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ISSN: 2641-1725

LOJ Medical Sciences

Case Report(ISSN: 2641-1725)

In-toto Removal of an Intermuscular Myxoma of the Harmstring Compartment of the Thigh Volume 3 - Issue 5

Herry Herman*, Ricky Wibowo, Naseh Sajadi M Budi Irawan and Darmadji Ismono

  • Department of Orthopaedic Surgery and Traumatology, Faculty of Medicine, Universitas Padjadjaran, Indonesia

Received: October 24, 2019;   Published: October 29, 2019

*Corresponding author: Herry Herman, Department of Orthopaedic Surgery and Traumatology, Faculty of Medicine, Universitas Padjadjaran, Hasan Sadikin General Hospital, Jl. Pasteur 38, Bandung, West Java 40161, Indonesia


DOI: 10.32474/LOJMS.2019.03.000175

Abstract PDF

Abstract

Introduction: Myxoma is a rare benign soft tissue tumor derived from mesenchymal cells, composing of fibroblasts and abundant myxoid matrix. The incidence is approximately from 0,1 to 0,13 per 100,000 populations with the heart as its main site of involvement. Most are of intramuscular in nature, very rarely was it intermuscular Characterized by a slow progression painless mass, the main choice of treatment is radical excision of the whole tumor.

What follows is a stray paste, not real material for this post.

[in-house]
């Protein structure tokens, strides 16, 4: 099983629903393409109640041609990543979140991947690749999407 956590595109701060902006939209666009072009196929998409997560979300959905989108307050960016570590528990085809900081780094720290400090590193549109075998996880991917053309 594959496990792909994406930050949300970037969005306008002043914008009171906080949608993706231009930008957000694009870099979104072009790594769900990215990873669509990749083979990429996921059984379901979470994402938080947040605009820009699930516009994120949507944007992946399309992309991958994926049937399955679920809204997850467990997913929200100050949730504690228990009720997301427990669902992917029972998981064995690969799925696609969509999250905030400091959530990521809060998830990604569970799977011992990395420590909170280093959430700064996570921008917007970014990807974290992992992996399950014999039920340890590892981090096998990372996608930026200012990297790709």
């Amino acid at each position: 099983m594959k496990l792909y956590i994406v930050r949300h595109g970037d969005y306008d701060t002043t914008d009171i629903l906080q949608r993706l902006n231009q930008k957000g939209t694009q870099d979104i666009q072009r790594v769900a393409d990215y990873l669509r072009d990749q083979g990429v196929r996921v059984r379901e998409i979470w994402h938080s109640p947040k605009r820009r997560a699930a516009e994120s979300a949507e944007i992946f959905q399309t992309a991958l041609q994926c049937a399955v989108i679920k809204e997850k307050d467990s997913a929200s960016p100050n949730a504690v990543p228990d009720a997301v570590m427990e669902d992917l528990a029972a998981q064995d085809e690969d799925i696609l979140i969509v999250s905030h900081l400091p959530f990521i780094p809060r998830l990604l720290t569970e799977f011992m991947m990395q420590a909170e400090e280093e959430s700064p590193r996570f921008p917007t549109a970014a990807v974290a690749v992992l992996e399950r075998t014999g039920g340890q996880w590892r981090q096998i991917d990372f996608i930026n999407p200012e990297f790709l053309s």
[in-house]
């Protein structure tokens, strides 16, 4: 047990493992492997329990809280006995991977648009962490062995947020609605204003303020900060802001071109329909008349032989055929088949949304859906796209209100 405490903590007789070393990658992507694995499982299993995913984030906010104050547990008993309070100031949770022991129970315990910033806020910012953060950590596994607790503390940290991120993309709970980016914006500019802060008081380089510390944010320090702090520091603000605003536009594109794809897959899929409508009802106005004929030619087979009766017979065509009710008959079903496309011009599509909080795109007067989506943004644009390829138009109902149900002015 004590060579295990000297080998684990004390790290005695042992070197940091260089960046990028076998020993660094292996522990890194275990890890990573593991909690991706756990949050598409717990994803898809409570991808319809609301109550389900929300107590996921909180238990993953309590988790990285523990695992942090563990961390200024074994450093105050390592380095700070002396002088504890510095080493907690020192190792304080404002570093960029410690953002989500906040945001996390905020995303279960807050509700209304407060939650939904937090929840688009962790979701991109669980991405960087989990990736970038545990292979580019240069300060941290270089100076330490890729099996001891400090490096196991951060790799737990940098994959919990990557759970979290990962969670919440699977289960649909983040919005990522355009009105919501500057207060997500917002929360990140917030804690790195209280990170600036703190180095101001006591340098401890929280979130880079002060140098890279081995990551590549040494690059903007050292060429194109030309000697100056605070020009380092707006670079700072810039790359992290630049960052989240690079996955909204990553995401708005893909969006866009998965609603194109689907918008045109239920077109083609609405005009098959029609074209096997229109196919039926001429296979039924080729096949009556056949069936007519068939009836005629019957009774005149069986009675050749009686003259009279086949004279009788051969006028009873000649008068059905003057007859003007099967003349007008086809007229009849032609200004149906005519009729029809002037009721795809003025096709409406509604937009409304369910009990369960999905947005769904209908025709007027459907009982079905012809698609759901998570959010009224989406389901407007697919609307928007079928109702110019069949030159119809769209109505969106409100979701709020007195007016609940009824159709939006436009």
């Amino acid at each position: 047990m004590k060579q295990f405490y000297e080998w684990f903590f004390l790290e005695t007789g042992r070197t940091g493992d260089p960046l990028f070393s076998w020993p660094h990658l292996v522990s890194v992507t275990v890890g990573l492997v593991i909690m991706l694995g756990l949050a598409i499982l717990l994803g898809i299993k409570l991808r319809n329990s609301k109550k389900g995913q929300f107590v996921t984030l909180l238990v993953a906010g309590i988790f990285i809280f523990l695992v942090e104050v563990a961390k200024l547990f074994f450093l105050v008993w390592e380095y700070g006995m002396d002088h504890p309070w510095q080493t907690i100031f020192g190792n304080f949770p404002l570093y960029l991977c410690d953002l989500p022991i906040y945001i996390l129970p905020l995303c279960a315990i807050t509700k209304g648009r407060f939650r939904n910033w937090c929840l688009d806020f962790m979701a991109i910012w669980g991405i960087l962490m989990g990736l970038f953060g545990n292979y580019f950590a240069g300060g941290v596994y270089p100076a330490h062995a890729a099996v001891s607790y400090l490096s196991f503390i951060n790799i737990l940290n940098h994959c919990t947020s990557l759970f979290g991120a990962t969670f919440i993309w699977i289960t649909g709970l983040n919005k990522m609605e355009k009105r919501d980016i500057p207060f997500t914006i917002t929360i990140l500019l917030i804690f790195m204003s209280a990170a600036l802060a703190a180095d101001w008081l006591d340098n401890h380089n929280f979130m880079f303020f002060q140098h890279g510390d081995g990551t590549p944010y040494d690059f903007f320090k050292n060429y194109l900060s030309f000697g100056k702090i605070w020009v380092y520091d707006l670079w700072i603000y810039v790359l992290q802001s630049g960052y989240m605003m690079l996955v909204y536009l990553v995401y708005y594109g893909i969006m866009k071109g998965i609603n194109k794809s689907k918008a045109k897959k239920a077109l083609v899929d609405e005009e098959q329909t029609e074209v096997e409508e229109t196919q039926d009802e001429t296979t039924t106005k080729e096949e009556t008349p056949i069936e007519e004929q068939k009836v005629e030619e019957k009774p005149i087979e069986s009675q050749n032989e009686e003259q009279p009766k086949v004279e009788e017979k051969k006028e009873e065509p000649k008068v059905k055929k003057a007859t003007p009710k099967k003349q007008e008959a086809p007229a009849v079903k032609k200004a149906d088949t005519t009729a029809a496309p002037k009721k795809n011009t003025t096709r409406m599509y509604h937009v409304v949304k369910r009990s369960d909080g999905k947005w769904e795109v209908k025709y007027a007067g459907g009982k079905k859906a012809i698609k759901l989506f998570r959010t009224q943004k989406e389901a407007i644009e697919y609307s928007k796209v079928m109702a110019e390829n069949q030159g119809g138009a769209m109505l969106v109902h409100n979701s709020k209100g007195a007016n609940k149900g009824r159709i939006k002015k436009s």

Case presentation: We reported a case of a 23-year-old female with a right lower gluteal painless mass arising insidiously over the course of three years. A perioperative magnetic resonance imaging revealed a well-circumscribed lobular cystic tumor measuring 15x10x13cm in size on the posteromedial aspect of the proximal part of the right thigh. Surgical excision of the tumor revealed its intermuscular location, with characteristic histopathology of a myxoma. Postoperative evaluation at 3 and 12 months showed no evidence of recurrence and a return to functional daily living without obvious limitation.

Conclusion: Intermuscular myxoma of the thigh is a very rare variation of the already rare type of a benign tumor of mesenchymal origins. Its complete in-toto removal assures a recurrence free procedure and preservation of satisfactory muscle function.

Keywords: ntermuscular Myxoma; Hamstring compartment of the thigh; surgical excision

Introduction

Myxoma is a rare benign soft tissue tumor arising from mesenchymal cells, composing of fibroblasts and an abundant myxoid matrix. It is characterized by slowly progressing and painless mass. Most Myxomas occurs between the fourth and seventh decades of life with female predominates in occurance (70%). The incidence is approximately 0,1 to 0,13 per 100.000 population [1]. The most common tumor predilection is the cardiac muscle, followed by the large muscles of the thigh, shoulder, buttocks, and arms [2, 3].